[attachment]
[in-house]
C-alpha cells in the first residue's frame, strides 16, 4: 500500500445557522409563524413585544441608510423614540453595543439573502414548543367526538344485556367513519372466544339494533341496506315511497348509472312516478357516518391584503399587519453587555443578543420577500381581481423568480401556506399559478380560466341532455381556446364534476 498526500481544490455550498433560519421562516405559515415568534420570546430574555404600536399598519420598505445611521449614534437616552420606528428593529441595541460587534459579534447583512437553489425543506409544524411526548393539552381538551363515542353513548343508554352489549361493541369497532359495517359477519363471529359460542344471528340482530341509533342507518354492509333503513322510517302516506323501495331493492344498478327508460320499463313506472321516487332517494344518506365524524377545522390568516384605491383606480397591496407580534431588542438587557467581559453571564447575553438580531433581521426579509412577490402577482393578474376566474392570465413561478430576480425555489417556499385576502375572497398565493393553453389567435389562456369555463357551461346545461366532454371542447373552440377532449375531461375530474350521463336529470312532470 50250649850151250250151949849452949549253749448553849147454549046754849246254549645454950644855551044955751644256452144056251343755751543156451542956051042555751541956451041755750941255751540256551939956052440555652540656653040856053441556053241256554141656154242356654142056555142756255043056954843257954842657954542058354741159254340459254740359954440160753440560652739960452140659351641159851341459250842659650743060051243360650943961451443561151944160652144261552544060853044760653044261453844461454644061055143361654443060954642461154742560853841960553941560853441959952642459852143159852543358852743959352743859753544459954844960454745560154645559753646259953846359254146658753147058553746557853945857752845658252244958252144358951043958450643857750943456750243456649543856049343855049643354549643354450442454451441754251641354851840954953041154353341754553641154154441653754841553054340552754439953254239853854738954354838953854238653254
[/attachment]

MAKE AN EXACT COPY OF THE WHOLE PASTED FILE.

[in-house]
C-alpha cells in the first residue's frame, strides 16, 4: 500500500445557522409563524413585544441608510423614540453595543439573502414548543367526538344485556367513519372466544339494533341496506315511497348509472312516478357516518391584503399587519453587555443578543420577500381581481423568480401556506399559478380560466341532455381556446364534476 498526500481544490455550498433560519421562516405559515415568534420570546430574555404600536399598519420598505445611521449614534437616552420606528428593529441595541460587534459579534447583512437553489425543506409544524411526548393539552381538551363515542353513548343508554352489549361493541369497532359495517359477519363471529359460542344471528340482530341509533342507518354492509333503513322510517302516506323501495331493492344498478327508460320499463313506472321516487332517494344518506365524524377545522390568516384605491383606480397591496407580534431588542438587557467581559453571564447575553438580531433581521426579509412577490402577482393578474376566474392570465413561478430576480425555489417556499385576502375572497398565493393553453389567435389562456369555463357551461346545461366532454371542447373552440377532449375531461375530474350521463336529470312532470 50250649850151250250151949849452949549253749448553849147454549046754849246254549645454950644855551044955751644256452144056251343755751543156451542956051042555751541956451041755750941255751540256551939956052440555652540656653040856053441556053241256554141656154242356654142056555142756255043056954843257954842657954542058354741159254340459254740359954440160753440560652739960452140659351641159851341459250842659650743060051243360650943961451443561151944160652144261552544060853044760653044261453844461454644061055143361654443060954642461154742560853841960553941560853441959952642459852143159852543358852743959352743859753544459954844960454745560154645559753646259953846359254146658753147058553746557853945857752845658252244958252144358951043958450643857750943456750243456649543856049343855049643354549643354450442454451441754251641354851840954953041154353341754553641154154441653754841553054340552754439953254239853854738954354838953854238653254